Communist China’s Calculated Lies and Calculated Buys

June 30, 2021 Updated: June 30, 2021


China knows how to curry below-the-radar favor with international political figures, bureaucrats, and opinion leaders, then, when a problem develops threatening Chinese Communist Party interests, use covert influence to stifle criticism or delay a response.

The most pernicious example of Chinese covert influence in action is the World Health Organization’s failure in January and February 2020 to demand Beijing provide a full and accurate accounting of the COVID-19/Wuhan virus epidemic in China, including its origin. Instead, WHO spouted medical nostrums and accepted China’s evasions (lies).

China ego-stroked WHO officials and created sympathizers by funding “research trips.” The tactic is called “elite capture.” Beijing developed a close relationship with WHO Director-General Tedros Adhanom Ghebreyesus and supported his appointment, even though he isn’t a medical doctor. In late January 2020, Tedros was still praising “China’s commitment to transparency.”

China’s elite capture of WHO gave the CCP time to deflect blame and callously let the disease spread globally so that China didn’t suffer its consequences alone.

Washington, D.C. is now the scene of an overt Chinese influence operation that complements CCP covert operations. Their overtness gives us an opportunity to do two things: First, stop the overt operation and penalize China, then demonstrate the broad reach and integration of CCP “influence” operations.

On June 25, the Washington Post reported that the Chinese tech company Hikvision had hired Mercury Public Affairs, a “prominent” Washington lobbying firm. Hikvision will pay former U.S. Representative Toby Moffett (D-C.T.), former Senator David Vitter (R-L.A.), and their staffs to “engage with members of the State, Treasury and Commerce departments” and address “issues related to the National Defense Authorization Act” that worry Hikvision.

Epoch Times Photo
Hikvision cameras in an electronic mall in Beijing on May 24, 2019. (Fred Dufour/AFP via Getty Images)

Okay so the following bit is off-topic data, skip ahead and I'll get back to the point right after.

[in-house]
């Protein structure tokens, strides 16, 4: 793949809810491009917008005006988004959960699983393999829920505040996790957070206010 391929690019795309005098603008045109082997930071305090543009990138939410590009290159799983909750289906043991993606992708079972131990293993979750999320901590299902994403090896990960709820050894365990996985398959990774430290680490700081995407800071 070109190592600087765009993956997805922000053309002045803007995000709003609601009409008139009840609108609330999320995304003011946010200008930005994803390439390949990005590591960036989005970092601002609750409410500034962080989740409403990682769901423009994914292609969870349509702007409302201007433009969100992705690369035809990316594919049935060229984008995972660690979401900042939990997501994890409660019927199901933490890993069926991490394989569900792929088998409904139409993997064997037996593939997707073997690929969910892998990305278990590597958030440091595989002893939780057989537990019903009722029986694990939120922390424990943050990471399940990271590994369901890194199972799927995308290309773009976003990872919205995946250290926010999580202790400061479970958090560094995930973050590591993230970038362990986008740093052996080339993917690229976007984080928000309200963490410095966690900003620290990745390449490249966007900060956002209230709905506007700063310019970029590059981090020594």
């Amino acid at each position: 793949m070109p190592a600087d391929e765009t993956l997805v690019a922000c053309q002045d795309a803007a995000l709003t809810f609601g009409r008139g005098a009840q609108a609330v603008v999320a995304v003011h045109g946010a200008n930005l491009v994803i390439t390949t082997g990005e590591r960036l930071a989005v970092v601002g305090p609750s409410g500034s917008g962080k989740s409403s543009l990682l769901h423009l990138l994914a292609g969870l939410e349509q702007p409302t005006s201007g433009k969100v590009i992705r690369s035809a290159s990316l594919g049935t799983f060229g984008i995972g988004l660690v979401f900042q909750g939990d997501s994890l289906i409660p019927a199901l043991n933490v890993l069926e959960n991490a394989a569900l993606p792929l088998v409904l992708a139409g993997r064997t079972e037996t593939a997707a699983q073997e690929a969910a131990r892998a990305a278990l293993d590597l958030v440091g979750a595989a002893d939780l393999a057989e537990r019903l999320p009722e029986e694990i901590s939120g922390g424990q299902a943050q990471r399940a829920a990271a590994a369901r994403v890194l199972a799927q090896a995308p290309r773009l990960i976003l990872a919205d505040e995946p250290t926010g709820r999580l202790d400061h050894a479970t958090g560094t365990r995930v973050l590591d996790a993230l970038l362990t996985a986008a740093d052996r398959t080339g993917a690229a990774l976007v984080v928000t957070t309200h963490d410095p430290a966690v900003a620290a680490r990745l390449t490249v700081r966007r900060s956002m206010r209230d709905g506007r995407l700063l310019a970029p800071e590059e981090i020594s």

Lobbying in Washington, D.C. is like gambling in Las Vegas: a big business generating big money for big shots, usually at the expense of small rollers (Vegas) or American taxpayers (D.C.).

Hikvision is overtly paying big bucks to powerful and connected names because the U.S. government is cracking down hard on its highly suspect operations, for several reasons.

One is humanitarian: Hikvision confronts accusations of aiding the CCP’s genocidal campaign targeting the Uyghur ethnic minority in western China’s Xinjiang province.

Preventing Chinese intelligence penetration is another reason. In early June the Biden administration affirmed and broadened a Trump administration order banning American investment in Chinese companies that support the Chinese defense sector. That ban affects Hikvision, which makes surveillance technology, and firms like Huawei Technologies, which makes communication and surveillance equipment.

The stiff U.S. sanctions rile the companies’ most powerful investor, the CCP-controlled Chinese government.

For years, U.S. security agencies have warned that Chinese intelligence can use Chinese-manufactured digital technology to spy worldwide. The Trump administration bluntly accused Huawei corporate officials of espionage activities and sought to remove Huawei tech from communication networks.

Though banned from federal contracts in 2018, the Washington Post article cited a source estimating “hundreds of thousands” of Hikvision devices continue to operate in camera networks throughout the United States.

Hikvision facial recognition cameras monitor oppressed Uyghurs in Xinjiang. New York City has around 20,000 Hikvision cameras. Would Beijing monitor tourists in Central Park? Maybe not, but perhaps Uyghur activists, Chinese citizens whom the CCP considers disloyal and Chinese students in New York would be of interest.

Article 7 of China’s 2017 National Intelligence Law states that organizations and citizens “shall support, assist, and cooperate with state intelligence work according to law.”

By law, Huawei and Hikvision are part of the CCP’s spy and influence apparatus.

It’s legal to lobby the U.S. government. But would a genuinely “prominent” Washington firm lobby federal agencies to give a powerful and increasingly inimical adversary the chance to spy on and undermine America?

Expect the Hikvision lobbying effort to include a public relations campaign as well as campaign fundraisers for legislators (legal bribery?). Chinese digital “content farms” may seed Hikvision-favorable information that, like a virus, spreads into more mainstream media. Beltway think tanks will offer mitigating analyses; elite university professors will speak on Hikvision’s behalf.

Did ego-stroking, research trips, and money shape the analyses and opinions? The American public deserves full disclosure.

Austin Bay is a colonel (ret.) in the U.S. Army Reserve, author, syndicated columnist, and teacher of strategy and strategic theory at the University of Texas–Austin. His latest book is “Cocktails from Hell: Five Wars Shaping the 21st Century.”

Views expressed in this article are the opinions of the author and do not necessarily reflect the views of The Epoch Times.

Austin Bay
Austin Bay
Austin Bay is a colonel (ret.) in the U.S. Army Reserve, author, syndicated columnist, and teacher of strategy and strategic theory at the University of Texas–Austin. His latest book is “Cocktails from Hell: Five Wars Shaping the 21st Century.”